Standard Scalable
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Pipe Expansion With Heat Transfer
• Heat transfer predictions
÷ Automatic Wall treatment (SST-Model)
Low Re Automatic
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Introduction to ANSYS CFX
Appendix: Summary of RANS
Models

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Appendix: RANS Turbulence Model
Model Description
Standard k–ε
The baseline two-transport-equation model solving for k and ε. This is the default k–ε model. Coefficients
are empirically derived; valid for fully turbulent flows only. Options to account for viscous heating,
buoyancy, and compressibility are shared with other k–ε models.
RNG k–ε
A variant of the standard k–ε model. Equations and coefficients are analytically derived. Significant changes
in the ε equation improves the ability to model highly strained flows. Additional options aid in predicting
swirling and low Reynolds number flows.
Standard k–ω
A two-transport-equation model solving for k and ω, the specific dissipation rate (ε / k) based on Wilcox
(1998). This is the default k–ω model. Demonstrates superior performance for wall-bounded and low
Reynolds number flows. Shows potential for predicting transition. Options account for transitional, free
shear, and compressible flows.
SST k–ω
A variant of the standard k–ω model. Combines the original Wilcox model for use near walls and the
standard k–ε model away from walls using a blending function. Also limits turbulent viscosity to guarantee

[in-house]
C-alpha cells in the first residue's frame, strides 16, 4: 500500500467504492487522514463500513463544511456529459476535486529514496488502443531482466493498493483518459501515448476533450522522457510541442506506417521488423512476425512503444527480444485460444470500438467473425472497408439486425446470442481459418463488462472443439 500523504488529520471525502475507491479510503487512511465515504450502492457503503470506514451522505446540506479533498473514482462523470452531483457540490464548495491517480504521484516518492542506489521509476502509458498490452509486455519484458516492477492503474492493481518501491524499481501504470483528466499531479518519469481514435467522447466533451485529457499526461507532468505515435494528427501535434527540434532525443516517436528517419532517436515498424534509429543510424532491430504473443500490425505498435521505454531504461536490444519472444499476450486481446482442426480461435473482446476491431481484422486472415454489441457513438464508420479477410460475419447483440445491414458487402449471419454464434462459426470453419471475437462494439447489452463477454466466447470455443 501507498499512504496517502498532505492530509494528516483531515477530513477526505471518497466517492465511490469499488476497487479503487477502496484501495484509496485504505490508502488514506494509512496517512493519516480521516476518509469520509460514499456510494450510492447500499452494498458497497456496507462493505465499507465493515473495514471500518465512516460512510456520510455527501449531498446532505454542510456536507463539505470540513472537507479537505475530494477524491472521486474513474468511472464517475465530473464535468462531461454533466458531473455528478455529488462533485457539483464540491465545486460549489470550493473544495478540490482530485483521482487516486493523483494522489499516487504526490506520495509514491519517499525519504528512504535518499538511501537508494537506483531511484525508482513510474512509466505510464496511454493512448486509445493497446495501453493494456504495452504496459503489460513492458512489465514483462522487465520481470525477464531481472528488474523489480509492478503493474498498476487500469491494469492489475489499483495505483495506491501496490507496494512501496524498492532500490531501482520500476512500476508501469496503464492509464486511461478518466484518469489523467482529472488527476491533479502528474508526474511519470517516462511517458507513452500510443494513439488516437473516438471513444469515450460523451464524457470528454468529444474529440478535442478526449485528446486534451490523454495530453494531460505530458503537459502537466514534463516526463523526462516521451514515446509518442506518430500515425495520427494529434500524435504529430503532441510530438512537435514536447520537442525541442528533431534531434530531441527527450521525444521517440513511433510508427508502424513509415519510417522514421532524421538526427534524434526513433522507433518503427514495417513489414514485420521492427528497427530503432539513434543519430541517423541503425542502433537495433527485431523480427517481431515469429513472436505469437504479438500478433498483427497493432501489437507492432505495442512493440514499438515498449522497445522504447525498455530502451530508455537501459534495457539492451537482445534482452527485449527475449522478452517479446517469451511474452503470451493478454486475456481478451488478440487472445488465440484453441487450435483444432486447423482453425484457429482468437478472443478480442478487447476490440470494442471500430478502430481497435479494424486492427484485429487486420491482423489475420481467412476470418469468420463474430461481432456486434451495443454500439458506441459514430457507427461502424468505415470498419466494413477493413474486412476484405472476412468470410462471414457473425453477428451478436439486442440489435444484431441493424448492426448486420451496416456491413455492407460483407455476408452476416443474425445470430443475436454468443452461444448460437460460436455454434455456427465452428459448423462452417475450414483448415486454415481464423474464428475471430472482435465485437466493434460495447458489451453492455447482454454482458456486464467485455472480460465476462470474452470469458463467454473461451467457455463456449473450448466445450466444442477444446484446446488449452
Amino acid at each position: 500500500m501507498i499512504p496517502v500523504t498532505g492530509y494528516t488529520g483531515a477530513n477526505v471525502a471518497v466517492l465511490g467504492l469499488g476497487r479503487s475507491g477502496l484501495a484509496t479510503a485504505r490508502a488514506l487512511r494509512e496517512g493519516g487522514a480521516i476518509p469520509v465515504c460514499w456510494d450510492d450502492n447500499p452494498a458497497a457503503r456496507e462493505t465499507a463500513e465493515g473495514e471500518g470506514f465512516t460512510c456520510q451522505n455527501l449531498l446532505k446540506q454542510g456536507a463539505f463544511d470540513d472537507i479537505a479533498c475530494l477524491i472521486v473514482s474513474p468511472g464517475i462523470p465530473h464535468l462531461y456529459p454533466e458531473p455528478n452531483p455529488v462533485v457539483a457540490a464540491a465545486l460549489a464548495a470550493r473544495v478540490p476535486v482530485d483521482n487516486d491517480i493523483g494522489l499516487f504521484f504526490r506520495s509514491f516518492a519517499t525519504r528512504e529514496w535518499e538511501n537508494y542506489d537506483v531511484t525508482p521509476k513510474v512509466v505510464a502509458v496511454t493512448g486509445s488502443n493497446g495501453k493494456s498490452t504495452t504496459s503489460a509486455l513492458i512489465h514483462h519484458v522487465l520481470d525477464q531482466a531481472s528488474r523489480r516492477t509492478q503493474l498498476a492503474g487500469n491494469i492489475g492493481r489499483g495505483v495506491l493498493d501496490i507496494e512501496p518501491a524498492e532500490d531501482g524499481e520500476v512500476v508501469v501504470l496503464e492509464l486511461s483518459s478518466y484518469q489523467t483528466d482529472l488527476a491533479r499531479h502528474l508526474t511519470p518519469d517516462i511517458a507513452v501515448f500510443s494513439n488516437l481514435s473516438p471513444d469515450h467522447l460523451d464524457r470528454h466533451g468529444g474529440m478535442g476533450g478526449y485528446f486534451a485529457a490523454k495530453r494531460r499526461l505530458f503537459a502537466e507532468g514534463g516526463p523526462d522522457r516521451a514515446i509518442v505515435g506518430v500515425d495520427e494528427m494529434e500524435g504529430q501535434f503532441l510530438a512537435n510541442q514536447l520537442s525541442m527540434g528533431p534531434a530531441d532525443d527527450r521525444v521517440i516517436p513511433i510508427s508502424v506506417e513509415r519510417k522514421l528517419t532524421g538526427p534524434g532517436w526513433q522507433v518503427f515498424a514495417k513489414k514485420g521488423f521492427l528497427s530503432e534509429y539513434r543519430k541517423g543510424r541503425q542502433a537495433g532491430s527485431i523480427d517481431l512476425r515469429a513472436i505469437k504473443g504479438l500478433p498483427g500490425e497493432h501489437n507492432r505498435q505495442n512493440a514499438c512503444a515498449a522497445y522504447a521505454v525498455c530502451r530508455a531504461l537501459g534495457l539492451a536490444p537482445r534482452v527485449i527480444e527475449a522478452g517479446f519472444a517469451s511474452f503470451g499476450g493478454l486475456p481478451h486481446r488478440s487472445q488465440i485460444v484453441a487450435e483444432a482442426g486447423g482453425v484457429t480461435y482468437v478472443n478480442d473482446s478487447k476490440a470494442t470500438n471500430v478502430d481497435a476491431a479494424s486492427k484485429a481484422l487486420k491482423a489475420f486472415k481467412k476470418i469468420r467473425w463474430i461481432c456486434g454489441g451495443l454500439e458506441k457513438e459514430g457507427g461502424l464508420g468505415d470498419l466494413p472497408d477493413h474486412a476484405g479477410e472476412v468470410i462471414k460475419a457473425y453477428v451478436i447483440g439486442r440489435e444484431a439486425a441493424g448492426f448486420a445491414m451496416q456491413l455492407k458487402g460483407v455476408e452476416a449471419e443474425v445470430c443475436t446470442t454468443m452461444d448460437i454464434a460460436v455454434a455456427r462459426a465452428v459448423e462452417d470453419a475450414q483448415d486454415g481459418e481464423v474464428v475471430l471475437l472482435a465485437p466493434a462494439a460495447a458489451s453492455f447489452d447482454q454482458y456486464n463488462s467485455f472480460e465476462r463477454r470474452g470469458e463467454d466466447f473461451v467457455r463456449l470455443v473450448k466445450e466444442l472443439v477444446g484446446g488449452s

that τ
T
~ k. The transition and shearing options are borrowed from standard k–ω. No option to include
compressibility.
RSM
Reynolds stresses are solved directly using transport equations, avoiding isotropic viscosity assumption of
other models. Use for highly swirling flows. Quadratic pressure-strain option improves performance for
many basic shear flows.
© 2012 ANSYS, Inc. December 17, 2012 40 Release 14.5
14. 5 Release
Introduction to ANSYS CFX
Appendix: Prediction of First
Cell Height

© 2012 ANSYS, Inc. December 17, 2012 41 Release 14.5
Example in predicting near-wall cell size
• During the pre-processing stage, you will need to know a suitable size for
the first layer of grid cells (inflation layer) so that y+ is in the desired range.
• The actual flow-field will not be known until you have computed the
solution (and indeed it is sometimes unavoidable to have to go back and
remesh your model on account of the computed y+ values).
• To reduce the risk of needing to remesh, you may want to try and predict
the cell size by performing a hand calculation at the start. For example:

• For a flat plate, Reynolds number gives Re = 1.4x10
6

• (Recall from earlier slide, flow over a surface is turbulent when Re > 5x10
5
)